Moving vs improving
If you’ve fallen out of love with where you’re living then you have to decide whether to "do up" or "sell up".
Not enough bedrooms for your growing family? The layout not working for you and your children? Or maybe you’re just sick of the avocado bath suite?
The house that was once your dream home can quickly start to look more like a nightmare.
So is it time to pack up your belongings and seek the space you crave elsewhere, or could you fall back in love with your home if it was given a little (or a lot) of TLC?
To help you choose between doing up and selling up we’ve taken a look at the good, the bad and the ugly of both options.
The good: You can put your own stamp on your home and add value
Renovating your home allows you to put your own stamp on it and make sure the space really works for you and your family. You can think about exactly what it is you need, and make changes you know will make your life easier, whether that’s an updated kitchen, creating an extra room in the loft or knocking down a wall to create a family-friendly kitchen-diner.
Plus, any money you spend on improvements can add to your property’s value in the long term. Just remember to be aware of your area’s ceiling price - the maximum amount a similar house has sold for in your area.
The bad: There's some things you just can't change
Sadly you can’t pick up your house and move it so if there are things you don’t like about your neighbourhood or location - such as poor schools or a long commute – you’ll still be stuck with them.
The ugly: Coping with the destruction
Even seemingly simple renovations can cause a lot of mess and major changes like a loft renovation or extension can lead to chaos for months. If you do any work in your kitchen you may become well acquainted with the local takeaway if your cooker is out of action.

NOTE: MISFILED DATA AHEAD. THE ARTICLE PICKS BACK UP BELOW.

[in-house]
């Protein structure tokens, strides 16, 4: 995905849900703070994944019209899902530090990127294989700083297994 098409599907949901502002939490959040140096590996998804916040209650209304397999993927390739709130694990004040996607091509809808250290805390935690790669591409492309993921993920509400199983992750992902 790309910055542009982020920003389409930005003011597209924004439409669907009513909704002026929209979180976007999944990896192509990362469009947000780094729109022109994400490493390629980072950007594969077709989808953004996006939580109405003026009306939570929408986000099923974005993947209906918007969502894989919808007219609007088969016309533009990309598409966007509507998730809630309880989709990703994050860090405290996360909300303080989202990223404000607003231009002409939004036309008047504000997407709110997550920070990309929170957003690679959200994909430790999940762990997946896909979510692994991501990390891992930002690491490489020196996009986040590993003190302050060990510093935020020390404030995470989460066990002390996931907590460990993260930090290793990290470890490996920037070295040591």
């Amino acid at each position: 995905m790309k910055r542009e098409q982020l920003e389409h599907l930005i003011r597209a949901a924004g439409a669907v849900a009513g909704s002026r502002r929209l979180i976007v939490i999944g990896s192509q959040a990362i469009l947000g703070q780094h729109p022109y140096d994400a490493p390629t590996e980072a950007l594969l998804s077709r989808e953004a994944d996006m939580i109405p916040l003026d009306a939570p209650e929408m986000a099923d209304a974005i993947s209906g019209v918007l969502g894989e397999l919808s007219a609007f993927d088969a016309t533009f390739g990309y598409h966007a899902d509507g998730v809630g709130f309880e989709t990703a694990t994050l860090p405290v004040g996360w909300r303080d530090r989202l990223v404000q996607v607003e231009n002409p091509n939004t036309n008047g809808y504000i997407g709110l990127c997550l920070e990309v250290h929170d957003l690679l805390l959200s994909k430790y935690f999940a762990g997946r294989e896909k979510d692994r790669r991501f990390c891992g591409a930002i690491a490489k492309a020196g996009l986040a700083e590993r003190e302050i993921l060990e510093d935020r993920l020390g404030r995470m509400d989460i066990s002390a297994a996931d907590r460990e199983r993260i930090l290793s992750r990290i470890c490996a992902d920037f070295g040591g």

The good: You get a shiny new home
You may be able to find the perfect property at the right price in the right location. If you can afford it, you'll be able to buy somewhere bigger, without the chaos of builders and the accompanying brick dust.
You could find something ready to move into with a layout and set up that suits your household's needs better. You could end up with more space, a bigger garden in a better area.
The bad: You may still have to do some work
How many houses have you seen on the market, in your price range, that you’d be happy to keep exactly as they are? You could move and still find yourself with work to do, whether it’s just giving some rooms a lick of paint or bigger jobs like fitting a new kitchen.
The ugly: the cost
The costs of moving soon add up and the money doesn’t go into the long term value of your home. Stamp duty adds up to £2,500 for a home worth £250,000 and the more expensive home you buy the more you'll pay. Typical estate agent fees can be anything between 0.75% and 3.5% of the selling price and run into thousands. Plus there are solicitors’ fees and even the price of hiring a van to consider.
It’s a tough one. Before you stick the for sale sign up or get the builders in you need to think carefully about what it is you’re looking for from your home and how much money you can afford to spend.
Still stuck? It’s also worth asking the experts. Get quotes from local tradesmen and the planning office to see what improvements are realistic and ask your local estate agent to send you details of houses that meet your requirements. Good luck!